“Pff,” the Street Rat dismissed the notion with an easy smile. “Either the Shadow and the Thieving Magpie…or him,” she said, gesturing up at the Mad Genius’s airship which, by that time, had stayed still for almost a full hour. The Street Rat kept checking the scroll but most of what she saw was Eliza complaining how he wasn’t giving them any information. That had culminated in her teleporting up into the airship to check personally. It had been fifteen minutes since.
“And I gotta be honest, Falk’s silence doesn’t bode well,” Jamie commented.
Mother Superior of the Wild Felids nodded in agreement.
“I never met the man, but Zaniyah doesn’t trust him,” she said.
“Nobody does, not really,” Jamie agreed, almost defensively.
“Why was he given such free reign, then? To orchestrate this battle however he pleased?”
“Necessities of war,” Jamie said, shrugging, sounding certainly defensive. “After what he did in Igtahlia, and then in Brithan? I’m still half-expecting him to have simply been buried in whatever invention he’s hopefully rushing to use against the dark ones to pay attention to the fact it’s gotten too late.”
“The dark ones?”
“The Beasts,” Jamie corrected herself, annoyed that she had made that mistake.
Fear is getting to me. The Street Rat looked ahead at the scene developing less than a mile away. But can anyone blame me?
Buildings were mostly demolished, that was for sure. The roads and streets were caved in due to the tunnels collapsing, so the scenery really was just a bundled mess of debris and bodies making up one catastrophic sight. Terraforming pillars were set along the horizon, in every direction, and everyone fighting stood on the edge of the fog, engaging the Beasts that would leap onto them. The strategy was the same and had been the same for the entire night that they had been fighting.
Jump into their mist of light and use what little time they had of durability to gain terrain, and then die. The difference was still notable, though. What Jamie was seeing was nothing like what had plagued every other land, a visage consisting of nothing but Beasts advancing ever forward, leaving behind men and women of all ages and types trampled beneath them.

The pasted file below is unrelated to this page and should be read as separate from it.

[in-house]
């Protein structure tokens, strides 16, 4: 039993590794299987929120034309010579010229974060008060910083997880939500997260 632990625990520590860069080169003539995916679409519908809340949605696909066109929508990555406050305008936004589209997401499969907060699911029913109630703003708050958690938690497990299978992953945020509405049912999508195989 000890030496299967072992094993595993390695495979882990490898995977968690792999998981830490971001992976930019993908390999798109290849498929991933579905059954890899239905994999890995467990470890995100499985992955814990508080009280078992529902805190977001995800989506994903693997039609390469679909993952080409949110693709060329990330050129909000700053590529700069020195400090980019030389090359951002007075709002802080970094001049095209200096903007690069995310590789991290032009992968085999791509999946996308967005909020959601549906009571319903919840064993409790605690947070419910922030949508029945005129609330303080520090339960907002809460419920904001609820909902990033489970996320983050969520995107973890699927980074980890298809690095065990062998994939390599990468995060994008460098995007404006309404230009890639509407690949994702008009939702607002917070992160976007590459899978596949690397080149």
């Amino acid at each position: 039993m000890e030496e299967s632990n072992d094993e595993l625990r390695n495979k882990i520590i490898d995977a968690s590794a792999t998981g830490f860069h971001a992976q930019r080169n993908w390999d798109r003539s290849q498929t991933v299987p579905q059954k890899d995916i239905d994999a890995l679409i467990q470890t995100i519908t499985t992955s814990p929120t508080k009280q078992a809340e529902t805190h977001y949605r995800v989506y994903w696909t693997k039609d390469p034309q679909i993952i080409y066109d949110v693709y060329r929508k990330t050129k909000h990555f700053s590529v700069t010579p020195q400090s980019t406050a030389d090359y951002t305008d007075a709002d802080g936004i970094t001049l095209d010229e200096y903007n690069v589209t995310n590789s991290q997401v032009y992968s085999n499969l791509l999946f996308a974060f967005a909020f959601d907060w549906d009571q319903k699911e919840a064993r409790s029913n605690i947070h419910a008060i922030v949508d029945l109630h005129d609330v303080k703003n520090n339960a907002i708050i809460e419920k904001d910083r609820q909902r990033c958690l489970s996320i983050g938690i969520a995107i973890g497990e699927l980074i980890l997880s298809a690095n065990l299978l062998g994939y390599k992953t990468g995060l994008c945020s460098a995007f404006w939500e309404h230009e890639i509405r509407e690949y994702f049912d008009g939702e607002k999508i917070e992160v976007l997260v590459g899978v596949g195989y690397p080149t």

At least now, the Beasts littered the battlefield as well.
However, even if there was a lot more resistance, a lot more given than taken, it still felt futile. The Beasts still kept coming, relentless and numerous beyond belief.
“I’d be happy to at least see some of the reinforcements, ya know?” Jamie mentioned, cringing. “Would at least make me feel like their casualties are actually impactful in any way.”
“Would it?” the old woman asked.
“Pff,” Jamie crossed her arms, “naw.”
“What I wonder, and I have to ask,” she repeated. It was pretty darn great to have the elder leader of the Wild Felids standing next to the Street Rat, essentially a short girl, asking for her input on things. “They had weapons protecting their underground hive, correct? Why not bring them along?”
“They clearly didn’t need ‘em, did they?” Jamie pointed out.
“Fair. But after Magni, they clearly did, did they not?”
“Clearly didn’t want to wait,” the Street Rat shrugged. “We dunno the logistics of the things. ‘Sides, you ever study history? When a general’s got the absolute upper hand and the greater numbers, they’re not usually ones to play safe with all the cards they can muster. They usually just want to crush soon as can be, yeah? Which takes us back to…clearly they don’t need ‘em, do they?”
“Fair,” Mother Superior repeated, nodding in agreement. Her hands squeezed around each side of her hips, she was apparently having a hard time standing there where it was safe. “Fair enough.”
Truth hurts, that was why the Street Rat usually didn’t want anything to do with it unless she wanted to hurt people. The fact was, however, the time for scheming and maneuvering was over. It was an all-out fight. Everyone left was on the side they should be. All that was left for the Street Rat was to coordinate as best she could, try and keep cool, and if at all possible, not suffer a humiliating death.
Even if she was street trash or a sewer rat, she still didn’t want to die crying like a miserable little child.